Sure, every once in a while you get sidelined by a bad case of the flu, but — aside from the occasional sick day — you’re always in the office. So you would never miss work for an extended period of time, right?
Unfortunately, a lot of workers — particularly young and healthy ones — don’t consider that a serious illness or injury could prevent them from working. Truth is, your ability to earn an income is one of your biggest assets, so why not protect it the same way you’d protect your car or your home?
That’s where disability insurance comes in. What is disability insurance? It helps replace a portion of your income in the event you get sick for an extended period of time, or if you’re hurt and can’t work.
And if you think that can’t happen to you, consider that a 20-year-old entering the workforce has a one-in-four chance of becoming disabled before reaching retirement age, according to the Social Security Administration.
We’ve answered some commonly asked questions about disability insurance. Read on.
HOW DO I GET DISABILITY INSURANCE?
Often employers provide disability coverage to replace a portion of your salary if you can’t work. If your employer doesn’t provide coverage or if it doesn’t provide enough (many employer plans only replace 50 to 60 percent of your salary) you can buy an individual policy as well.
WHEN COULD I USE DISABILITY INSURANCE?
HOW IS IT DIFFERENT FROM WORKERS’ COMPENSATION?
WHAT’S THE DIFFERENCE BETWEEN SHORT- AND LONG-TERM DISABILITY INSURANCE?
HOW MUCH OF MY INCOME WILL DISABILITY INSURANCE REPLACE?
CAN I BUY MORE COVERAGE THAN WHAT’S OFFERED THROUGH MY EMPLOYER?
Generally, you can use it to help replace a portion of your income whenever a medical issue prevents you from being able to work for a period of time. That can include anything from missing work for two weeks to recover from a surgery, or missing work for several years because of cancer. Depending on the type of policy you get, you may even be able to cover some of your income until retirement age if, for instance, an accident leaves you physically unable to earn a paycheck for the remainder of your career.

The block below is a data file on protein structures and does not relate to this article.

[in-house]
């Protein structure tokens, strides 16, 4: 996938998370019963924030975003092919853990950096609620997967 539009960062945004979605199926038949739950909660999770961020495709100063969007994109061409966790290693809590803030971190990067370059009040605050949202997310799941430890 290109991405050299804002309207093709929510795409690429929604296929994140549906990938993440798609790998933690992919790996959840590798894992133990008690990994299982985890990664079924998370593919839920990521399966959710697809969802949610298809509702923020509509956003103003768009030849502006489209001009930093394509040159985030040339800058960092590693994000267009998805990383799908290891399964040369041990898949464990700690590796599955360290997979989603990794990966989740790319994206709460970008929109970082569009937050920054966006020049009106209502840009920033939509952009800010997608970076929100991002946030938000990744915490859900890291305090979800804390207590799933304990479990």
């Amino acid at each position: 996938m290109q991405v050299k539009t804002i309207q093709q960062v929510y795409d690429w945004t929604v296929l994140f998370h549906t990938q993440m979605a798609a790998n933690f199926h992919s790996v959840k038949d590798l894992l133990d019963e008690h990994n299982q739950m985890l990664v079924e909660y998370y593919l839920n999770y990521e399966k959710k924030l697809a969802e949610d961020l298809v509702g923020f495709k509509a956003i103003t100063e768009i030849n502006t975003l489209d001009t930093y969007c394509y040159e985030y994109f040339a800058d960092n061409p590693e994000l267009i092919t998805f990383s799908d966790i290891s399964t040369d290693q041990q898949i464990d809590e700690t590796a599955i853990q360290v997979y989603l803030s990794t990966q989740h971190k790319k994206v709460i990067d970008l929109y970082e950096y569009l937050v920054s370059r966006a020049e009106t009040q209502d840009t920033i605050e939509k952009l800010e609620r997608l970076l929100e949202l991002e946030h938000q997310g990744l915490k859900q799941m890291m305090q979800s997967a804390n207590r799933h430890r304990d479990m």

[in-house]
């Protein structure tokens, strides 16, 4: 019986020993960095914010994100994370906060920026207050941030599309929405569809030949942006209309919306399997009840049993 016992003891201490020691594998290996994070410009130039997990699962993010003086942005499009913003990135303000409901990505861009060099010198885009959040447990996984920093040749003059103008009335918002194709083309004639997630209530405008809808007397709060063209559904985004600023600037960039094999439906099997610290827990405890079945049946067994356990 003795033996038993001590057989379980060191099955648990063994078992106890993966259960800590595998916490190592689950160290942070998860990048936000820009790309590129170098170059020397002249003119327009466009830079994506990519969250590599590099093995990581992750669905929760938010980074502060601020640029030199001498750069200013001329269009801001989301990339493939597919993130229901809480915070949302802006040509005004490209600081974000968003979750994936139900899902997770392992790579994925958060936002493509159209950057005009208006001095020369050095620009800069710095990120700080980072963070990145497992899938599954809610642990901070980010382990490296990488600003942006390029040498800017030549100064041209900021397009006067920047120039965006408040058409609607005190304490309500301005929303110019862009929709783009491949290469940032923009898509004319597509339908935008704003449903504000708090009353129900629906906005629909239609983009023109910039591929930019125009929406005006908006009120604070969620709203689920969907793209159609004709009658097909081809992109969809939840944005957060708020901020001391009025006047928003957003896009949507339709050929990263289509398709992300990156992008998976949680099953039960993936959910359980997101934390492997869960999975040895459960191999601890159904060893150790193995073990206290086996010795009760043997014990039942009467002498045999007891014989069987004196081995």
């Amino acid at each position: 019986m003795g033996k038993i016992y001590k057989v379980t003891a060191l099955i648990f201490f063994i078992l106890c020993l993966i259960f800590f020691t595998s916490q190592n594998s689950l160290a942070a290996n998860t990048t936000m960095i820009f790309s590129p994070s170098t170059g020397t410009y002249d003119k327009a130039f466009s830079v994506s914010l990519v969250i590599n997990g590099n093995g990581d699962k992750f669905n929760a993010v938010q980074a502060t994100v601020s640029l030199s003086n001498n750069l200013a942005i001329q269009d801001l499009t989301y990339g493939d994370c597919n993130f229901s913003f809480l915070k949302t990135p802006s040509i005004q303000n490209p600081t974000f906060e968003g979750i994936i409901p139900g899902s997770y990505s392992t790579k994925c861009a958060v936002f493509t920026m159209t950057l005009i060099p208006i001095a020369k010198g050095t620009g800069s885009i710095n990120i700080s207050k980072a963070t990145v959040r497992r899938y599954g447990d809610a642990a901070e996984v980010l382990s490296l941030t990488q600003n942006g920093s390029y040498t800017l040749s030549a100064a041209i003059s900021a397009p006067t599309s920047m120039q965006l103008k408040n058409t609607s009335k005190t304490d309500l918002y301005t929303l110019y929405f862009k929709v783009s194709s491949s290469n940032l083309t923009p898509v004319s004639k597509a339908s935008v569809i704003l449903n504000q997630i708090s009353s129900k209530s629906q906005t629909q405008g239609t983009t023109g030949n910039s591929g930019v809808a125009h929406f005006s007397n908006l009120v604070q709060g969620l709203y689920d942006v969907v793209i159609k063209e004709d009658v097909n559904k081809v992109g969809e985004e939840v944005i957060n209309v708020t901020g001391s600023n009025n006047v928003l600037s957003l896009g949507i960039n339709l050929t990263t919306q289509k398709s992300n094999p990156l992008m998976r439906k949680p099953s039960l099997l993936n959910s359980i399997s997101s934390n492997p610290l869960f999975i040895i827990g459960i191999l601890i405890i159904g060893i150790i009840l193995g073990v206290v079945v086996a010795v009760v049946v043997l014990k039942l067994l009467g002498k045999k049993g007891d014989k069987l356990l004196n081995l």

Workers’ compensation covers medical bills and a portion of lost income for employees who are hurt while on the job, or who become sick as a result of their working conditions. It is typically paid for by either your employer or the state. Disability insurance covers a portion of lost income whether a work or non-work-related illness or injury prevents you from working for a period of time. If you purchase disability insurance on your own, you pay monthly premiums for your coverage. If you get disability insurance through your employer, your company may cover the premiums entirely, or you may end up sharing the cost.
Short-term disability comes into effect when you are temporarily unable to work, like if you suffered a bad back injury that kept you out of the office for a few weeks. This is typically offered through an employer. Some companies also use short-term disability to help cover income for maternity leave. Short-term disability benefits can pay out anywhere from a few weeks to a year or more, depending on your policy, but your company might require you to use up your sick days before you can turn to the insurance. You may need to wait about a week or so after being out of work before your coverage kicks in, during what’s called the “elimination period.”
Long-term disability insurance provides coverage when you’re out of work for longer periods of time due to an illness or injury — like after getting diagnosed with a chronic disease or being in a car accident that took months or years to recover from. Depending on your policy, you could get benefits for a few years or even until retirement. Elimination periods for long-term disability coverage are longer than for short-term coverage, often between 90 and 120 days. Long-term disability coverage can also kick in after short-term disability coverage has ended.
Your ability to earn an income is one of your biggest assets, so why not protect it the same way you’d protect your car or your home?
It depends on the terms of your policy, but generally speaking, employer-provided short-term disability insurance will replace about 80 percent of your base salary, while long-term disability typically replaces 50 to 60 percent. Keep in mind, though, if you ever use the benefit, what’s provided through your employer only covers your base salary (not any bonuses or commissions), and will be counted as taxable income. So in reality, your payouts may actually replace much less of your income than you originally thought.
If you want more income protection than what you’re being offered through work, you might want to consider getting individual long-term disability insurance, either in addition to or instead of your employer’s group policy. With a private plan, you may be able to cover 80 percent or more of your income — which can help both you and your family weather the storm better should you find yourself unable to bring home that much-needed paycheck.